To create a Cue, go in the Work Units section of the project tree, right-click on the desired CueSheet and select “New object”. There are many different types of Cues available but for now we need to choose “Switch”.
Here we can see our two Cues:
3- Organize the Randomizer Cue
We will begin by creating two Tracks for each of our ambiences, one for the day and one for the night. Once we have created all the required Tracks, the next step is to add a Subsequence to each one.
A Subsequence has functions equivalent to a Cue. Tracks and Waveforms can be added, edited and randomized directly in the Subsequence. It’s essentially a whole Cue within a Track. Each Subsequence will contain the SFX we want to randomize. For instance, the “Forest Night” Subsequence could contain howl, wolf and frog SFX.
To create a Subsequence: right-click on a Track, select “New Object” and choose “Create Sub Sequence”.
We can see in the picture below our 4 Tracks (2 ambiences) with their respective Subsequences.
We are now ready to add our audio files in each Subsequence. To open a Subsequence, double-click on it. It will look exactly like a Cue:
Finally, set the Cue type to “Random” and drag & drop the audio files on the timeline. All Tracks will be automatically created. Don’t forget to setup the randomization parameters of the Cue [Volume, Pitch, Angle and Interior Distance].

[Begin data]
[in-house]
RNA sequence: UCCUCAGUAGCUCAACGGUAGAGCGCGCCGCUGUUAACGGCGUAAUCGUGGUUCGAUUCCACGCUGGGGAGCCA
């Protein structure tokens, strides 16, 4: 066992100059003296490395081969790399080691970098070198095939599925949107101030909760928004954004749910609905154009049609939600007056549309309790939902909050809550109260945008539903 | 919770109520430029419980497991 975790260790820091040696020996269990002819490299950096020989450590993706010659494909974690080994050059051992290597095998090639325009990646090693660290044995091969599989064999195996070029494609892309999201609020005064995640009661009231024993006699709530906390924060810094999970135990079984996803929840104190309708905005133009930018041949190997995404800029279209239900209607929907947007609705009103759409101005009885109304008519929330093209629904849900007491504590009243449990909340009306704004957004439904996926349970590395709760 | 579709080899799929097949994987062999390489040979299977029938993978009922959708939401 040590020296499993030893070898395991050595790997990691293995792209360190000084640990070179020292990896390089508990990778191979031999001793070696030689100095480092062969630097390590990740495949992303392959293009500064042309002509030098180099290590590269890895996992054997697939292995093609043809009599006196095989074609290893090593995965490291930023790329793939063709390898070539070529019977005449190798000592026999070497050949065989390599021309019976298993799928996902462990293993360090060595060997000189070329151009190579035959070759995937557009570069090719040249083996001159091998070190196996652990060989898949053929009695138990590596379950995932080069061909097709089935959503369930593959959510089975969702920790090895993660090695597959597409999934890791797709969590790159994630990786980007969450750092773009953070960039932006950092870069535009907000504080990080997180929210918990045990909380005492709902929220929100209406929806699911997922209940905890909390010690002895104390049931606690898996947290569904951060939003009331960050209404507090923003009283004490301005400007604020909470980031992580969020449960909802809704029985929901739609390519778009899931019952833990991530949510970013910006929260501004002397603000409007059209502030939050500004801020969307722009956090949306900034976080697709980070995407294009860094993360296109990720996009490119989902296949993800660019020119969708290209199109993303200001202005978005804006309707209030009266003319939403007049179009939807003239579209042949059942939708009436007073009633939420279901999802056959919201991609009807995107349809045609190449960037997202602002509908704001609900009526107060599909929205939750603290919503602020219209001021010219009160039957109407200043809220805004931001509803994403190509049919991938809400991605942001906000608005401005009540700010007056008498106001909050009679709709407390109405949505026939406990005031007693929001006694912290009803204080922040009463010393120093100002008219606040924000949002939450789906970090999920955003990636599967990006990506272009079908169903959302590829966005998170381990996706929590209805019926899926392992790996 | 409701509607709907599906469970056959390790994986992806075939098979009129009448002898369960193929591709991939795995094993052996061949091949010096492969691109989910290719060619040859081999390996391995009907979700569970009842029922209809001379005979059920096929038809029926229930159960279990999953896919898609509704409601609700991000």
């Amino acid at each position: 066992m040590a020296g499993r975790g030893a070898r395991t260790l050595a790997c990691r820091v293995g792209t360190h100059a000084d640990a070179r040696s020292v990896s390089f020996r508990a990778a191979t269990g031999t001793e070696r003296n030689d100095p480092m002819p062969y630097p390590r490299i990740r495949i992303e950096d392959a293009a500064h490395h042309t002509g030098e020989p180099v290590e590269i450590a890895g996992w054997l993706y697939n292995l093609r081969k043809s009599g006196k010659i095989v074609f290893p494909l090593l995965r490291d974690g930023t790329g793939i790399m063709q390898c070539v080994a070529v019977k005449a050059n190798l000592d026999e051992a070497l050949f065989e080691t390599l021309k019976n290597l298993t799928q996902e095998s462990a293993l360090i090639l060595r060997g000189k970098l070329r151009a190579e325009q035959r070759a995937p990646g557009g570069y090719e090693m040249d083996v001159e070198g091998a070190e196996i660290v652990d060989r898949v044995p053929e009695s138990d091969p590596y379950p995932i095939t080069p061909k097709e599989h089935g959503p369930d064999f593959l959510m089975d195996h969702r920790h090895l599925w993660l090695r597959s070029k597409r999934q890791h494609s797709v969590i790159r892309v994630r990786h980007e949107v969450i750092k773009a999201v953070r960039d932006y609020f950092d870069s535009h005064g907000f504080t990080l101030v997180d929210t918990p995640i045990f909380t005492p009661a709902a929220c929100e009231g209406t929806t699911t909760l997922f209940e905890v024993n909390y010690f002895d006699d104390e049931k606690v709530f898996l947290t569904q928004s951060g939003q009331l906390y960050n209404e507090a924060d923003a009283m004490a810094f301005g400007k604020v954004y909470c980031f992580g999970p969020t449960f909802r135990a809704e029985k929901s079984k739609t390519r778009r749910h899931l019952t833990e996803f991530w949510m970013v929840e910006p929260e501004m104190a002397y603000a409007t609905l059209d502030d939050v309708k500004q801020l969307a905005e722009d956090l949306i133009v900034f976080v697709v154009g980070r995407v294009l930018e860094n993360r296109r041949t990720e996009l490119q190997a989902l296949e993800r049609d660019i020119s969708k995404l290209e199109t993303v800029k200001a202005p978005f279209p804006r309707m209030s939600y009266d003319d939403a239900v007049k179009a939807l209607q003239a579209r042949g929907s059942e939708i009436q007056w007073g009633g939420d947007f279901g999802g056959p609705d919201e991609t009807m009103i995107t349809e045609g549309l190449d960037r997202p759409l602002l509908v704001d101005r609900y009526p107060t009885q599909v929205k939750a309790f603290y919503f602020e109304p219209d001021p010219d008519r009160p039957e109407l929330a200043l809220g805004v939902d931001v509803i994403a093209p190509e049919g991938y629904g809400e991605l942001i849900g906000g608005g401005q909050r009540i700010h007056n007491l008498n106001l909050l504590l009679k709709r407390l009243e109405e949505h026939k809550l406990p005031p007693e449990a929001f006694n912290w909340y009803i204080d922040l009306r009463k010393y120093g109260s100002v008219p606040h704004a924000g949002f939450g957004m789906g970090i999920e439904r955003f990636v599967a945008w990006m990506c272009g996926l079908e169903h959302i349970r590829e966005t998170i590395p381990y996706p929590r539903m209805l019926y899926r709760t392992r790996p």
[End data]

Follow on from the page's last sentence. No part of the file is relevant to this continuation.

Once we have assigned all our random SFX to their respective Subsequences, we need to insert the loop markers that will infinitely retrigger the random SFX contained in each Subsequence.
To insert loop markers: right-click on the timeline, select “New Object” and click on “Add Marker”. In the “Add Marker window” select “Infinite Loop” and click “Ok”.
The loop markers will appear in green on the timeline.
4- Organize the Ambience Cue
Let’s go back to our main Cue called “Ambience”. We will create a new Track for each different type of ambiences and we will add a Subsequence to each one.
Now, to make our ambiences shift depending on the time of the day, we need to add two Subsequences inside each Subsequences we’ve just created. We will create one for the day and one for the night.
Finally, both Subsequences (Day/Night) will have two Tracks. The first one is for the background loop and the second one is for the Randomizer Cue.
On the first Track: drag & drop the appropriate background audio loop from the Materials section of the project tree. In the example above, we’ve added our “Forest – Day” audio file.
On the second Track, a CueLink references the “Randomizer” Cue we’ve prepared previously. To assign a Cue to a Track, simply drag & drop it on the timeline.
5- Create the Selector
Selectors are variables that can take several predefined values called Selector Labels. At run-time, the Cues will check the value of Selector and only play back the tracks that are associated with the appropriate Selector Label. We will use it to make the ambience change according to the location.